Blast 'em

This Blast 'em blog is going to shine a much needed bright light on legislative shanigans. We will provide details of the wrong doing, give names of the doer, and describe the ramifications to the public. Initially we will focus primarily on consumer issues.

Thursday, May 11, 2006

IS PUBLIC EDUCATION, EDUCATION?

A few days ago, my neighbor, a locally born, raised, and educated lady; stopped at a super market for a small purchase. When she checked out her purchase came to $ 19.79. She gave the cashier a twenty dollar bill and as she did so the cash register went down. The cashier picked up a pad and pencil and wrote 20.00. Under that she wrote 19.97, drew a line under the numbers, and crossed out the seven. My neighbor thought” my god, she’s going to do second grade subtraction. In order to nip this fiasco in the bud, my neighbor said “twenty-one cents”. The clerk said “thank you, how did you do that”? My neighbor took her change and left the store in amazement. I wonder what the cashier would have done if my neighbor had said forty-one cents? We’ll never know.

This brought to mind the fact that I’ve been living in Hawaii for eighteen years. During all this time the story regarding education remains unchanged, “more money is spent per student than any other state, many pupils do not have text books, and Hawaii schools rank last in the nation”. Eighteen years and nothing has changed. If you ask the Department of Education (DOE) you receive, what is to me “cop out” answers such as, “teachers spend too much time on discipline and not enough time teaching, English is a second language for many pupils, The cream of the crop is scraped off by the private schools and public schools have to take all comers, and parents are too busy working two or more jobs for survival to spend time on their children’s education”.

I grew up in the Bronx, New York. If there were any private schools they were so far over the horizon I never heard of them. Many of my classmates were from immigrant families and they sent their children to school with strict instructions to pay attention, learn English, and come home and teach the parents. They all knew that in order to prosper in this great country you had to be able to read, write, and speak English! Moreover, they learned early on that the streets were not paved with gold as they had been told, and they were going to have to work in order to prosper. Please note that prosper was the key word and not survive. These folks came to this country to prosper and if learning English and working hard was the answer than that is what they did.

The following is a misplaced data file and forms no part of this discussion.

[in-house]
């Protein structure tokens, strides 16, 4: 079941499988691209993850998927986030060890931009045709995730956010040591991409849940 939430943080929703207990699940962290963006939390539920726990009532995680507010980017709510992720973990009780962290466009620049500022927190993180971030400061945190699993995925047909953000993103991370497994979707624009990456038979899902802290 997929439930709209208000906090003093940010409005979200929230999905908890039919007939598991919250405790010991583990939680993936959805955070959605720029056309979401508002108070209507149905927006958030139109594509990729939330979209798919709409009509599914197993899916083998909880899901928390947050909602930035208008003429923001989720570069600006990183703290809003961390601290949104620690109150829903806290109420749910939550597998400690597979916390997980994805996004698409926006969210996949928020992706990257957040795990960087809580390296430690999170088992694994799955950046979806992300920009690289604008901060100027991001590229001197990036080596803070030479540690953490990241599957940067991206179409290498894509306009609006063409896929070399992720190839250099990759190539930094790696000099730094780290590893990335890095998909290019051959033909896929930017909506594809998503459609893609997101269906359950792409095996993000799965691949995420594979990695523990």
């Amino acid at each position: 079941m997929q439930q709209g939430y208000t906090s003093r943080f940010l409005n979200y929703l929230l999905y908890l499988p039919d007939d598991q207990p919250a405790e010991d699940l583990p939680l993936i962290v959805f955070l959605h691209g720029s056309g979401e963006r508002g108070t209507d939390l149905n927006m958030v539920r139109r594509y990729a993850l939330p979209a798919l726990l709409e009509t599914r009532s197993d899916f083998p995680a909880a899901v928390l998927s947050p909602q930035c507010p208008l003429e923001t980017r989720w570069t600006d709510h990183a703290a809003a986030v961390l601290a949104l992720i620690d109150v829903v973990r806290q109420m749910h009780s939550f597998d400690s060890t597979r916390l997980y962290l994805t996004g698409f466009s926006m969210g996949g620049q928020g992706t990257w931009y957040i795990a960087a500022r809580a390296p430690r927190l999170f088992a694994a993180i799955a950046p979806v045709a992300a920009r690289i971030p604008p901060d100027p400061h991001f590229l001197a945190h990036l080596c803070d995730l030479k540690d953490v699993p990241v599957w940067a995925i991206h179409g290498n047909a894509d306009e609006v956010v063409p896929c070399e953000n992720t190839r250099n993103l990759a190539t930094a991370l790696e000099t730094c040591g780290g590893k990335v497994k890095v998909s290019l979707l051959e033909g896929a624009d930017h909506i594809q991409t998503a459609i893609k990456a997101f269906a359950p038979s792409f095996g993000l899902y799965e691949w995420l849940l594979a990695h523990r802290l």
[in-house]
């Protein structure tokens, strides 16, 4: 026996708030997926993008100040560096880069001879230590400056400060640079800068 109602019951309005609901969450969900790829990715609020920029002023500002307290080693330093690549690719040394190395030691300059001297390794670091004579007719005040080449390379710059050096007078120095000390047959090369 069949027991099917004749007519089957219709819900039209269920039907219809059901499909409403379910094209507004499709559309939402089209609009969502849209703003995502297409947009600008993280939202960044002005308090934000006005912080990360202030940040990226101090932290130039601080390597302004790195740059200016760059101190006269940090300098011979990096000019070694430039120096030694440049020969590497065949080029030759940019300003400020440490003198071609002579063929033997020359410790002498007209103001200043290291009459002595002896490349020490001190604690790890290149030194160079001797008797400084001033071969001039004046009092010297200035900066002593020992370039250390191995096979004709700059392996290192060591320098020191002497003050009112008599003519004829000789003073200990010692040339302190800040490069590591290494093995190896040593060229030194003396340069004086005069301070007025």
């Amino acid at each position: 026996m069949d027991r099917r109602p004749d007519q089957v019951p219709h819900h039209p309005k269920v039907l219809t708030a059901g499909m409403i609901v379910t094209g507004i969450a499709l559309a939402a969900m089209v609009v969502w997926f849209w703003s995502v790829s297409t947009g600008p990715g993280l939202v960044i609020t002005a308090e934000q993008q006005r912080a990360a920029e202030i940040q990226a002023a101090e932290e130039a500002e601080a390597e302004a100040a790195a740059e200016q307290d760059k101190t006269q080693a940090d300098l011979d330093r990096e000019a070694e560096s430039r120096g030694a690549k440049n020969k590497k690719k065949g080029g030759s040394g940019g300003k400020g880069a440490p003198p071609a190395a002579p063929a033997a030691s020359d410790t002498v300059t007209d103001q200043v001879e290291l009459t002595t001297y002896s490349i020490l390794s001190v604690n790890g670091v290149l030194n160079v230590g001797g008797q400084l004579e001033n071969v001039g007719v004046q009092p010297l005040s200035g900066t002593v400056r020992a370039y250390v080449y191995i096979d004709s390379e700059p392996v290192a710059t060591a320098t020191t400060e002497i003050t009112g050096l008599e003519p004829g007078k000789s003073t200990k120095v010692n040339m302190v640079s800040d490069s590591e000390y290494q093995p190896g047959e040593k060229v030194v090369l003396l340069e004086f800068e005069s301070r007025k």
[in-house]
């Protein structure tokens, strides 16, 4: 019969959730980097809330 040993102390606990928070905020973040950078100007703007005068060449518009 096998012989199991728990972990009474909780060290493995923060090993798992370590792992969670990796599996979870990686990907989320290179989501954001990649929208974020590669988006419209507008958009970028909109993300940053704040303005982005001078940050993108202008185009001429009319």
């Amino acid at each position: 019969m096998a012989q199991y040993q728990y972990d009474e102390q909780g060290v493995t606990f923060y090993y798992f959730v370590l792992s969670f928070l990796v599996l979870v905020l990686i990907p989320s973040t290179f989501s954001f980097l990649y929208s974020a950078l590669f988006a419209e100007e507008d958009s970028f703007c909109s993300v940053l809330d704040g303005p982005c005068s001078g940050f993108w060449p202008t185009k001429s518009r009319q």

Discipline was handled very simply by jerking the problem pupils out of the room and sending them to the principal’s office. The principle required a parent to come in for a meeting before the pupil was allowed back in class. Of course this was a great inconvenience for the parent because last time from work meant lost wages, just like now. These rules were strictly enforced and very few discipline problems remained after second grade. Those that did were handled in the time honored fashion, inconvenience the parent and they will handle the problem.

Back to the money, in Hawaii, more money is spent per pupil but not on pupils. The money disappears into the DOE never to surface again. It’s not spent on text books or teacher raises, so where does it go. My guess is it stays right there as fuel for the ever-growing quagmire that is the DOE. Moreover, the teachers union does its very best to stand in the way and make sure teachers do as little work as possible. No-one represents the students. As long as politician’s, DOE personnel, and teacher’s children attend private schools, nothing good will happen in public schools. I’ve heard at least two governors say they wanted to be known as the “education governor”. Maybe so, but can any governor do anything good for public education? I sure don’t have the answer.

A few weeks ago Dave Rolf, a lobbyist for the Automobile Dealers Association, wrote a great Op-Ed piece in the Advertiser. Apparently automobile dealers aren’t getting a sufficient number of entry level employees who can read and write. Hopefully, more lobbyists and their clients will step up and demand better education in the public schools. After all, it’s in their best interest. Think about it! George

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